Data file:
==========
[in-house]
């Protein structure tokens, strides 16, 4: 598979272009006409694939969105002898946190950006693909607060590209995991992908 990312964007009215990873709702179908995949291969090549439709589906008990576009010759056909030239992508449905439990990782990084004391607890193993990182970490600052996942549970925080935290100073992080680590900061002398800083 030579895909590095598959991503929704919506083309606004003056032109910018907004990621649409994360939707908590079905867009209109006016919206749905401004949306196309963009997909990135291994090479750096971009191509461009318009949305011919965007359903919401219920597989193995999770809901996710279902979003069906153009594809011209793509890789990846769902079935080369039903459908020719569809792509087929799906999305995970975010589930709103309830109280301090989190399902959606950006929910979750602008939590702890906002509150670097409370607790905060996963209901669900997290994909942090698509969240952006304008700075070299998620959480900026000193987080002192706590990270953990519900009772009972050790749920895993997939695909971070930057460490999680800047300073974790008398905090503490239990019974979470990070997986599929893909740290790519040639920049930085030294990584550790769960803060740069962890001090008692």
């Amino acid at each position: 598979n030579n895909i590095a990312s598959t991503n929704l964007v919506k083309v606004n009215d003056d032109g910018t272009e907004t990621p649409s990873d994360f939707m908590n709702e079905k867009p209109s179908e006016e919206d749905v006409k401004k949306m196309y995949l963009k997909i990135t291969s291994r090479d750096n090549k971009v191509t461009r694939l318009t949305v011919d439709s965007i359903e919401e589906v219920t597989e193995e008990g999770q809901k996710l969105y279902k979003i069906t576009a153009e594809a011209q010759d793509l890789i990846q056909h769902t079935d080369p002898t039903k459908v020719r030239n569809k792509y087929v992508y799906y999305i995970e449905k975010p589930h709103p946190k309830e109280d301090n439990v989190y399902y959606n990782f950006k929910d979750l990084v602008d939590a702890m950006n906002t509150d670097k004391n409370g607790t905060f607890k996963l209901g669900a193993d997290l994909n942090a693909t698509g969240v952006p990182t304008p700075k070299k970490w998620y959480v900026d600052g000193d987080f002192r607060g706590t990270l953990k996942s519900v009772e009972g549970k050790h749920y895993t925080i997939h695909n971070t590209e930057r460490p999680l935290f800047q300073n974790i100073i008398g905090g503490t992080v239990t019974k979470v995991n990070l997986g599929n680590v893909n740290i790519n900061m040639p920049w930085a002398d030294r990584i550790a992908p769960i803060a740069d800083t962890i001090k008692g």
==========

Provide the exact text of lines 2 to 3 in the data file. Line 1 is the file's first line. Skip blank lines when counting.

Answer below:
């Protein structure tokens, strides 16, 4: 598979272009006409694939969105002898946190950006693909607060590209995991992908 990312964007009215990873709702179908995949291969090549439709589906008990576009010759056909030239992508449905439990990782990084004391607890193993990182970490600052996942549970925080935290100073992080680590900061002398800083 030579895909590095598959991503929704919506083309606004003056032109910018907004990621649409994360939707908590079905867009209109006016919206749905401004949306196309963009997909990135291994090479750096971009191509461009318009949305011919965007359903919401219920597989193995999770809901996710279902979003069906153009594809011209793509890789990846769902079935080369039903459908020719569809792509087929799906999305995970975010589930709103309830109280301090989190399902959606950006929910979750602008939590702890906002509150670097409370607790905060996963209901669900997290994909942090698509969240952006304008700075070299998620959480900026000193987080002192706590990270953990519900009772009972050790749920895993997939695909971070930057460490999680800047300073974790008398905090503490239990019974979470990070997986599929893909740290790519040639920049930085030294990584550790769960803060740069962890001090008692």
């Amino acid at each position: 598979n030579n895909i590095a990312s598959t991503n929704l964007v919506k083309v606004n009215d003056d032109g910018t272009e907004t990621p649409s990873d994360f939707m908590n709702e079905k867009p209109s179908e006016e919206d749905v006409k401004k949306m196309y995949l963009k997909i990135t291969s291994r090479d750096n090549k971009v191509t461009r694939l318009t949305v011919d439709s965007i359903e919401e589906v219920t597989e193995e008990g999770q809901k996710l969105y279902k979003i069906t576009a153009e594809a011209q010759d793509l890789i990846q056909h769902t079935d080369p002898t039903k459908v020719r030239n569809k792509y087929v992508y799906y999305i995970e449905k975010p589930h709103p946190k309830e109280d301090n439990v989190y399902y959606n990782f950006k929910d979750l990084v602008d939590a702890m950006n906002t509150d670097k004391n409370g607790t905060f607890k996963l209901g669900a193993d997290l994909n942090a693909t698509g969240v952006p990182t304008p700075k070299k970490w998620y959480v900026d600052g000193d987080f002192r607060g706590t990270l953990k996942s519900v009772e009972g549970k050790h749920y895993t925080i997939h695909n971070t590209e930057r460490p999680l935290f800047q300073n974790i100073i008398g905090g503490t992080v239990t019974k979470v995991n990070l997986g599929n680590v893909n740290i790519n900061m040639p920049w930085a002398d030294r990584i550790a992908p769960i803060a740069d800083t962890i001090k008692g």